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I'll start with an example, as it's easier to explain what I need.

Say for example I've a Project folder called "MainFolder". In this folder there are a number of subfolders and nested subfolders. One of these folders is called e.g. "Data", and there is one file in it called "data1.m" In another folder (say "Script") there is a notebook ("script.nb") that imports the file "data1.m".

I'd like to write a code that will be part of the notebook "script.nb" that finds and imports the file "data1.m" wherever the folder Script and Data are.

This is because I may want to move the subfolders Script and Data in other folders without having to change the code.

The assumptions are: - the folder name "MainFolder" is fixed - all the project folders are in "MainFolder" - the folder name "Data"is fixed - the file name "data1.m" is fixed - there may be other "data1.m" files in other subfolders of the project, but in such a case the subfolders won't be called "Data" - the code must work on different machines with different OSs (Windows, macOS and Linux)

Here an example scheme of the folder structure, where I want to access "data1.m" wherever it is.

MainFolder

subfolder_1

subfolder_2

Data

data1.m

subfolder_3

subsubfolder_1

Script

script.nb

...

subfolder_n

I do have an idea of how to do that, but it seems to me that it is quite un-elegant and a bit verbose. I'll share that anyway despite the fact I don't think it's the best way of doing it:

 Select[
  FileNames["Data",
   FileNameJoin@#[[;; Position[#, "MainFolder"][[-1, 1]]]] &@
    FileNameSplit[NotebookDirectory[]],
   Infinity],
  DirectoryQ][[1]]
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  • $\begingroup$ Does your current code achieve what you want? If it does, what would you like to improve specifically? Speed, robustness (in which case we need a case where it fails)... Otherwise this reads like a "make my code pretty" question. I don't necessarily oppose that, but in this case this is such a niche application that any effort would probably only apply to your particular problem. $\endgroup$ – MarcoB Jun 14 '18 at 16:00
  • $\begingroup$ @MarcoB Yes, you are right. At the beginning I didn't have a proper code for that, so I wrote the question (I just had a piece of code that didn't work properly in all the cases). Then I found the code I wrote (I could have actually written that as an answer, but at the end I just edited the post). However, I still think is not ideal, and I thought that there may be some built-in function that I ignore that can simplify the code. $\endgroup$ – Fraccalo Jun 14 '18 at 17:41
  • $\begingroup$ For example, there may be some function that I'm not aware of that does the part of going back to the MainFolder easily (something like the bash command cd */ but backwards instead of forward). And I think if there is, this may be of interest to other users as well :) $\endgroup$ – Fraccalo Jun 14 '18 at 17:42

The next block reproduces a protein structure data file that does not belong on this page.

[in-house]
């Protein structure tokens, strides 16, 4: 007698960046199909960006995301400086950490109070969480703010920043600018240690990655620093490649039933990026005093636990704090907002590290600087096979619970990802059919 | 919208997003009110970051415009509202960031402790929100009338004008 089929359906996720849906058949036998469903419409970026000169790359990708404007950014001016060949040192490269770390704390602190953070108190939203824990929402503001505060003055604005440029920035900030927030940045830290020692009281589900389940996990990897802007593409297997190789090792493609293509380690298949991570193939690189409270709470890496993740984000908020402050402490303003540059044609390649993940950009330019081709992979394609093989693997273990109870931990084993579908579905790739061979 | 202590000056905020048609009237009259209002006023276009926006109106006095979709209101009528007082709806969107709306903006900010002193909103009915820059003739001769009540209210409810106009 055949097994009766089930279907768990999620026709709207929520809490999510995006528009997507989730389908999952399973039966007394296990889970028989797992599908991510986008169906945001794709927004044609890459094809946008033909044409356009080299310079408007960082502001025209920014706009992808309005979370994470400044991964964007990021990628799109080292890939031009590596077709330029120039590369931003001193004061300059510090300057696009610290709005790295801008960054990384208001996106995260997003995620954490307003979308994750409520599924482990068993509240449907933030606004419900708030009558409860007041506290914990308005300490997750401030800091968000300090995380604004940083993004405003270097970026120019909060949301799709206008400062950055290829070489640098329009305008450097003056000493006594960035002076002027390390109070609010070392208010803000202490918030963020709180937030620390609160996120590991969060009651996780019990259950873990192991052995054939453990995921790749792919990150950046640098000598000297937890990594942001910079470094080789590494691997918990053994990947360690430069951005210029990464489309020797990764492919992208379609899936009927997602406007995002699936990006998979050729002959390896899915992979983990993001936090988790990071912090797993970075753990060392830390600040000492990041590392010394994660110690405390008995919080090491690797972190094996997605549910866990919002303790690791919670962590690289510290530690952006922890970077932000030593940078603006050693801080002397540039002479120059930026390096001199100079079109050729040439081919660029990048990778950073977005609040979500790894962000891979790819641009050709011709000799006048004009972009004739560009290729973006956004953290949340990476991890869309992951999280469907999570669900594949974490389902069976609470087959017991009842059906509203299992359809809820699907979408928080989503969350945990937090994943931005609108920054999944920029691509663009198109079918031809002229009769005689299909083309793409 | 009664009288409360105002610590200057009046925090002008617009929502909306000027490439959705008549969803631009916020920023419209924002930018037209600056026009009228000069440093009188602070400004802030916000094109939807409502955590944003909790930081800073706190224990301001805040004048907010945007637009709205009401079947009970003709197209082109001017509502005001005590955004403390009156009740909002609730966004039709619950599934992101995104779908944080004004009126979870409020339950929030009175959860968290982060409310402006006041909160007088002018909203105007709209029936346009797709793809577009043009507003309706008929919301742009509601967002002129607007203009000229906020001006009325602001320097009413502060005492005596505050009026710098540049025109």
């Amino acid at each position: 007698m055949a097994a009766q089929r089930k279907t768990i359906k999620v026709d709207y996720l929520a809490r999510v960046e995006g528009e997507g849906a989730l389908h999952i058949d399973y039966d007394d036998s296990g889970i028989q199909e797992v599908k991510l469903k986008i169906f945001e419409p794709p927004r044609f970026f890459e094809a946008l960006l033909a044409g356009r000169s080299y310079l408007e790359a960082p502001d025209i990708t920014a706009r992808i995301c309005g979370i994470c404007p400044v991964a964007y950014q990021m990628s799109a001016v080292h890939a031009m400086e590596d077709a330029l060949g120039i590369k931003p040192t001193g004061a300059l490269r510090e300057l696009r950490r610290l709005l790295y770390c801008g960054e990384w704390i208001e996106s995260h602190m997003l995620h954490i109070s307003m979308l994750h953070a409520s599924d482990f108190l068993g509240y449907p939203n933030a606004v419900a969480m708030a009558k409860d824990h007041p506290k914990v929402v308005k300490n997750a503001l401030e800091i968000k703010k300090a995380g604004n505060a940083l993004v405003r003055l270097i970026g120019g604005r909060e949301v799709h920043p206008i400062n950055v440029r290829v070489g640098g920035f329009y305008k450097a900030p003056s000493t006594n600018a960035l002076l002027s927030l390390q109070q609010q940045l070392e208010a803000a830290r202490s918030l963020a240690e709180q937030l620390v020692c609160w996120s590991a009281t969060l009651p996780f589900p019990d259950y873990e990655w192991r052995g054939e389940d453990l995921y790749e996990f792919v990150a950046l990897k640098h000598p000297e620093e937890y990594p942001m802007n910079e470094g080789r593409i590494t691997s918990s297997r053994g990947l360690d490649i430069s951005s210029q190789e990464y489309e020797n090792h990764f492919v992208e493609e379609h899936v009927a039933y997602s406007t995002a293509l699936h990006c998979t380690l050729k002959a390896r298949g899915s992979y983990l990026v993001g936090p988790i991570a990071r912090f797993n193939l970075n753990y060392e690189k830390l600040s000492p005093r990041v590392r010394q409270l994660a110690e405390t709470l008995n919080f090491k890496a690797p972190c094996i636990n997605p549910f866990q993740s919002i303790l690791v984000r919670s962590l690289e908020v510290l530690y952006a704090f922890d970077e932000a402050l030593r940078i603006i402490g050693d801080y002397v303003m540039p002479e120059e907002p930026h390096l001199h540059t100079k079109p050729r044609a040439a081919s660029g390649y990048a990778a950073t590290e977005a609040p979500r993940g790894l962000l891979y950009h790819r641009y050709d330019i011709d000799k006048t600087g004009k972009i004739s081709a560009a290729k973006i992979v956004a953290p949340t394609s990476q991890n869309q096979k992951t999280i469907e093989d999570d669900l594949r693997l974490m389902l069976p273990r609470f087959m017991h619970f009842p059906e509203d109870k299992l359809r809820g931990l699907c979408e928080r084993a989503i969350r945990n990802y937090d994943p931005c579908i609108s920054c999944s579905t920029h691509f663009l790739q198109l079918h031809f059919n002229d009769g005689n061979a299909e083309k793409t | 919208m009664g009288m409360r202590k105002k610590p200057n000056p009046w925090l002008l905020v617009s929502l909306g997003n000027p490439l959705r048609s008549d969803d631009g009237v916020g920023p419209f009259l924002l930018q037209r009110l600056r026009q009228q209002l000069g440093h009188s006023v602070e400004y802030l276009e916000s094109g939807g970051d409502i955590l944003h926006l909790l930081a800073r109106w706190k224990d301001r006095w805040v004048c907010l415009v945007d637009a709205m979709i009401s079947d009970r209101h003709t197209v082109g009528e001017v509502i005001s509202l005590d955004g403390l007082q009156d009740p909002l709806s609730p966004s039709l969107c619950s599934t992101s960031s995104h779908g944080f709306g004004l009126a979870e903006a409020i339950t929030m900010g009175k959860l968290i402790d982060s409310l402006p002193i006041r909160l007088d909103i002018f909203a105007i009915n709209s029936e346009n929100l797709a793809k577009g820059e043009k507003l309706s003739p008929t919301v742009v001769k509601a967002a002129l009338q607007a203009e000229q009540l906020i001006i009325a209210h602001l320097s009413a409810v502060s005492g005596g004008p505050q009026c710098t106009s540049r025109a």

• $\begingroup$ Does MMA have a built in function for selecting the elements of a list from [[1]] to a given entry? e.g. list={a,b,c,d,e,f,g,h} ; function[list,e]={a,b,c,d,e} $\endgroup$ – Fraccalo Jun 14 '18 at 20:36
  • $\begingroup$ Not a built in that I can think of. You could use: list /. {a___, e, ___} :> {a, e}. However, what should happen if the element is duplicated in the list? Are the elements strings or symbols? $\endgroup$ – MarcoB Jun 14 '18 at 21:31
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Perhaps the following:

With[
 {positionofMain = NestWhile[
    ParentDirectory,
    NotebookDirectory[],
    Not@*StringEndsQ["MainFolder"],
    1(*supply back only one result*), 100(*safety stop*)
    ]},
 First@
   FileNames[
     __ ~~ FileNameJoin[{"Data", "data1.m"}],
     positionofMain, Infinity
   ]
]

The NestWhile traverses the directory tree upwards towards its root until it finds MainFolder. This gives us a fully qualified path to that folder. We then drill down from there using FileNames looking for files that contain Data\data1.m in their path. The use of OS-independent built-ins like FileNameJoin to introduce the OS-appropriate filename separator should make this reasonably portable across operating systems.

FileNames returns a list, but your problem indicated that the desired file/folder combination is unique, so we can blindly take the first element. That's the fully qualified path to the file you want to load.

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  • $\begingroup$ Thanks! I really like the use of NestWhile for doing this. It seems that the code you propose brakes if "Data" is a subfolder of MainFolder, while it runs smoothly when "Data" is a subsubfolder. That can probably be fixed using BlankNullSequence ___ instead of BlankSequence __ :D $\endgroup$ – Fraccalo Jun 14 '18 at 20:34
  • $\begingroup$ @Fraccalo Yep I think so too. Glad you like it. $\endgroup$ – MarcoB Jun 14 '18 at 21:26
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Combining what I proposed in the OP, @MarcoB's answer and a new idea I had (using SplitBy, that simplify my original code a bit):

With[{positionofMain = 
   FileNameJoin //@ 
    SplitBy[FileNameSplit[NotebookDirectory[]], # == "MainFolder" &][[
     1 ;; 2]]},
 First@FileNames[___ ~~ FileNameJoin[{"Data", "data1.m"}], 
   positionofMain, Infinity]]
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